Research and Analysis
In this section, you will find a compilation of tools to conduct research and analysis on the problems you face and want to change in your community. This will be the foundation of any advocacy campaign that you develop. It is essential to deeply understand the root causes and systemic nature of the problem, so that you can identify the creative strategies and solutions that are needed!
Problem Tree / Solution Tree: This powerful and simple activity uses a visual tree metaphor to analyze the root causes and negative impacts of a specific problem in order to identify strategic interventions and solutions.
Systems Iceberg: This systems analysis tool is used to explore what lies beneath the surface of events, in order to identify underlying patterns, structures and beliefs that contribute to the existence of any problem and therefore identify needed strategies and solutions.
Source: Northwest Earth Institute
Appreciative Inquiry: Appreciative Inquiry is an approach that looks at what is already working well and building on it. The question is: "Where do you want more of?" rather than "What problem must we solve?" A basic tenet is that an organization or group of people will grow in whichever direction people focus their attention. It typically uses a process called a “4D cycle” with four phases of inquiry: Discover, Dream, Design and Destiny. The group chooses a theme, identifies what they are already doing well, what their dream is for the future and how they will get there.
Source: Case Western Reserve University's Department of Organizational Behavior
Fishbowl Dialogue: Participants discuss an issue in a role-play format to represent the different perspectives of a variety of stakeholders. Chairs are placed in a circle with one empty chair and multiple concentric circles for those listening to the discussion. The people who are listening can join the discussion by coming up to sit in the empty chair and bring in their questions, concerns or perspectives or the point of view of a stakeholder that isn’t being represented.
PhotoVoice: A qualitative method used for community-based participatory research to document and reflect reality. It is an empowering and flexible process that combines photography with grassroots social action. Participants are asked to express their points of view or represent their communities by photographing scenes that highlight research themes. These photographs are collaboratively interpreted through discussions in both small and large groups, and narratives can be developed that explain how the photos highlight a particular research theme.These narratives are then used to promote dialogue to mobilize and help change-makers (i.e. policymakers) better understand and develop effective solutions to address social and ecological issues.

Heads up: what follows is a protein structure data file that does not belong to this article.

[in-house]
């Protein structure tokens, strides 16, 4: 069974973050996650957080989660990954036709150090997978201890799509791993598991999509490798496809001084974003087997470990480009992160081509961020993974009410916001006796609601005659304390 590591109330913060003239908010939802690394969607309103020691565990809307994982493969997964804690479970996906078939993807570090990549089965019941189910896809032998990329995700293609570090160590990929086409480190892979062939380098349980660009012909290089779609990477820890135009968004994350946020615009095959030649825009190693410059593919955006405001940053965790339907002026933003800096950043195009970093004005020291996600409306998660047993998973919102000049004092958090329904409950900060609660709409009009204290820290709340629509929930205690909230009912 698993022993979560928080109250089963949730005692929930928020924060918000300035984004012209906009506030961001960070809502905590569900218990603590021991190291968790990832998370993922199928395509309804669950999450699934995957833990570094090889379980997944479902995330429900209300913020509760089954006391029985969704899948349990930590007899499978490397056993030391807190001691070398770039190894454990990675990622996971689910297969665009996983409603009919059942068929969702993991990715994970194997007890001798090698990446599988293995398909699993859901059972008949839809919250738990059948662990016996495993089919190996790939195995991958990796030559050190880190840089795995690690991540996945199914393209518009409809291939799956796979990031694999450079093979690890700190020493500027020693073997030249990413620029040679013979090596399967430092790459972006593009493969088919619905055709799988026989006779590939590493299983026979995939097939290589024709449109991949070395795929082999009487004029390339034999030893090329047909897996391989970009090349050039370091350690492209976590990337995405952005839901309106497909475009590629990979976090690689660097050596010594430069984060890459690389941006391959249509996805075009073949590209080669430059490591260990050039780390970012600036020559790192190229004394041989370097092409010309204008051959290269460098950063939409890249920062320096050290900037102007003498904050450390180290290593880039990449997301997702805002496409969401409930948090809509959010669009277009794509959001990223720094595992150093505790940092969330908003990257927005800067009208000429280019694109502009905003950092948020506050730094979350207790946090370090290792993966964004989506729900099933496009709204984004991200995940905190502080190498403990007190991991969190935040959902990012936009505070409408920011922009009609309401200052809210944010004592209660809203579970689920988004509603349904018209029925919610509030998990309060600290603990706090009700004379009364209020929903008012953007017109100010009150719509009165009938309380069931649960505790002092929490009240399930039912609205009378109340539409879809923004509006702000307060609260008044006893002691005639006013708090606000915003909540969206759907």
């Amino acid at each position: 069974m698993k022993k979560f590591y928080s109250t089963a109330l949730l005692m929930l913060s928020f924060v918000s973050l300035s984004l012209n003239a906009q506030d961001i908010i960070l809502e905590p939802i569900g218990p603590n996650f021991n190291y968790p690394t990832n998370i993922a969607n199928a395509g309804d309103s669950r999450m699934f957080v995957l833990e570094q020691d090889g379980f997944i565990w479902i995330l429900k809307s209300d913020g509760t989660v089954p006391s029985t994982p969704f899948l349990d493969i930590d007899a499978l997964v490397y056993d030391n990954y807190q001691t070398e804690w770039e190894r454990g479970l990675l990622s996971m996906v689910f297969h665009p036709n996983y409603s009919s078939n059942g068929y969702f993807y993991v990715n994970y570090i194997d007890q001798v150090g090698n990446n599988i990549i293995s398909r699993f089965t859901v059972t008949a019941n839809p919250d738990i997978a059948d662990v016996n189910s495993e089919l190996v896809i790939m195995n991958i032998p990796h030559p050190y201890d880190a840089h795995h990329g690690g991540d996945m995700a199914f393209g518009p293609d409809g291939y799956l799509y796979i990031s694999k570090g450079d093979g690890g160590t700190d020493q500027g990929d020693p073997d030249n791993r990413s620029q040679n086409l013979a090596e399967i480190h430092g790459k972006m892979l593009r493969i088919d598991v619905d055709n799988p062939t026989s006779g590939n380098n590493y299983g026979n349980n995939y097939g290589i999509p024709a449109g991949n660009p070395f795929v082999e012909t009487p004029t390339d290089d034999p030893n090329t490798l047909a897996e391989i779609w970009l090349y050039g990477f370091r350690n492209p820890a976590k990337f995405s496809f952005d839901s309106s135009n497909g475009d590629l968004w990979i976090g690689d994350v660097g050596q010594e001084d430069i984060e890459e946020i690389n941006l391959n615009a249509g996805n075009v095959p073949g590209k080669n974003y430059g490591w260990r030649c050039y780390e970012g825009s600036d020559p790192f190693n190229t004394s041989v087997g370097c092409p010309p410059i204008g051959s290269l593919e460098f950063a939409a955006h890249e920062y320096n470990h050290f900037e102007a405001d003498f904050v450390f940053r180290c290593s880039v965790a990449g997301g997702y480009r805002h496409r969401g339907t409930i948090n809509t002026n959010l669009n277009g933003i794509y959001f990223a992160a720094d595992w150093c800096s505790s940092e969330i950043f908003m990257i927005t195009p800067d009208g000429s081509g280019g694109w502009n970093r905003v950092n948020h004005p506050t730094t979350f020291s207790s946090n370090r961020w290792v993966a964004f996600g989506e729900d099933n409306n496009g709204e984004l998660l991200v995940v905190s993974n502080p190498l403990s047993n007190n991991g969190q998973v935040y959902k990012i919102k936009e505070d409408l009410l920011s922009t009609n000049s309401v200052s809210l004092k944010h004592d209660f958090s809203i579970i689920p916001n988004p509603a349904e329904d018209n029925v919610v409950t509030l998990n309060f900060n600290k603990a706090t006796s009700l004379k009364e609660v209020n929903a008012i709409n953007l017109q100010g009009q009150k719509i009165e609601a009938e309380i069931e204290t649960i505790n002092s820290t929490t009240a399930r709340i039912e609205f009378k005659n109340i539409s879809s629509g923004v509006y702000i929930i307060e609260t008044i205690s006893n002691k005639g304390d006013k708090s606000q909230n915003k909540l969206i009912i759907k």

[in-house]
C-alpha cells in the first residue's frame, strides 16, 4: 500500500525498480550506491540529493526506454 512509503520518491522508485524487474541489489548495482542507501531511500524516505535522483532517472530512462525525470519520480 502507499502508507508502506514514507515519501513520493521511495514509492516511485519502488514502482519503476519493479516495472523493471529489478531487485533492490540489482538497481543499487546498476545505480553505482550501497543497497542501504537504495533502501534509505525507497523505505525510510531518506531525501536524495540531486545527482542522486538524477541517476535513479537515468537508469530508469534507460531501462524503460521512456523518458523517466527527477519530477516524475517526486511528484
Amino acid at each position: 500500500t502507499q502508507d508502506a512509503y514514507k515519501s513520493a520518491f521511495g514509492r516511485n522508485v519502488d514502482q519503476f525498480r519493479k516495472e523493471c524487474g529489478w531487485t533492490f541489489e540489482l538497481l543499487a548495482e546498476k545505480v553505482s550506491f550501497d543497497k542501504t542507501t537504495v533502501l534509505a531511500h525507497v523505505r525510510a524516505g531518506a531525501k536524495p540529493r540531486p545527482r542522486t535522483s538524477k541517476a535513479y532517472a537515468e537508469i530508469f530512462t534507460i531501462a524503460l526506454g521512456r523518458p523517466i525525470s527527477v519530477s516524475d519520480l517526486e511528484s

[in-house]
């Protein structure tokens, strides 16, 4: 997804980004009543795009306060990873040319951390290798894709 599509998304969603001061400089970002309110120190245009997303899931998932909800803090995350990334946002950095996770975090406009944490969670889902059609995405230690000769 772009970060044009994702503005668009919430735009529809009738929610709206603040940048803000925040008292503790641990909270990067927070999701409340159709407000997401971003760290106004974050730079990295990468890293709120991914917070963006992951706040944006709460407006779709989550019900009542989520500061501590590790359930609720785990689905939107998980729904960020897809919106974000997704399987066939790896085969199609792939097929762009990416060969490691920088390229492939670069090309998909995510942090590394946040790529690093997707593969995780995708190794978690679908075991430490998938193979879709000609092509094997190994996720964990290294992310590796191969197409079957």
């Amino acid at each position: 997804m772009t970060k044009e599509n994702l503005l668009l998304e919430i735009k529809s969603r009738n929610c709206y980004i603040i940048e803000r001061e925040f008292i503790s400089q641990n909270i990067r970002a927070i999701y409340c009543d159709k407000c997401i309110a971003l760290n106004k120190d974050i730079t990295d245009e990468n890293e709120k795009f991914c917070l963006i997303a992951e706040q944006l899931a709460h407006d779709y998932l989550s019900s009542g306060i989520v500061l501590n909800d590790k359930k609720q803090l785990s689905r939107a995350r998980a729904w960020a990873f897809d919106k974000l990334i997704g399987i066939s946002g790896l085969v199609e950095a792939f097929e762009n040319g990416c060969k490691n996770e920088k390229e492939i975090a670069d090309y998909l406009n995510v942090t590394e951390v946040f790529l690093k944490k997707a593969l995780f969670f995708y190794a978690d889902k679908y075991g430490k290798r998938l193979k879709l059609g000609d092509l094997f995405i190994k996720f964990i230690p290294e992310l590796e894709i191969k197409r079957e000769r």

Source: PhotoVoice and Rutgers Facilitators Guide
Sustainable Development Goals: On September 25th 2015, countries adopted a set of goals to end poverty, protect the planet and ensure prosperity for all as part of a new sustainable development agenda. Each goal has specific targets to be achieved over the next 15 years.For the goals to be reached, everyone needs to do their part: governments, the private sector, civil society and people like you. See what goals align with your advocacy campaign and build movements with others to share best practices and research and take collective action toward a common goal.
Human Rights Frameworks: Structures put in place to protect the civil, political, economic, social and cultural rights of every human being. Human rights are the basic rights and freedoms that belong to every person in the world, from birth until death. They apply regardless of where a person comes from, what they believe or how someone chooses to live their life. These basic rights are based on values like dignity, fairness, equality, respect and independence.1
UN Gender Rights Treaties and Conventions: East African countries are member states of the United Nations, an international organization founded in 1945 and committed to maintaining international peace and security; developing friendly relations among nations; promoting social progress, better living standards and human rights. To enable the UN in being able to achieve its goals , they have developed several international “Conventions” (also called Treaties, Covenants, and Optional Protocols) in order to protect people’s human rights. These include Conventions to prevent and prohibit specific abuses such as torture and to protect specific populations – such as women, children, migrant workers, and people with disability.UN Conventions are written legal agreements between countries including countries in East Africa and the UN. They describe the human rights people are entitled to, and what the country has to do make sure that people can enjoy their human rights.2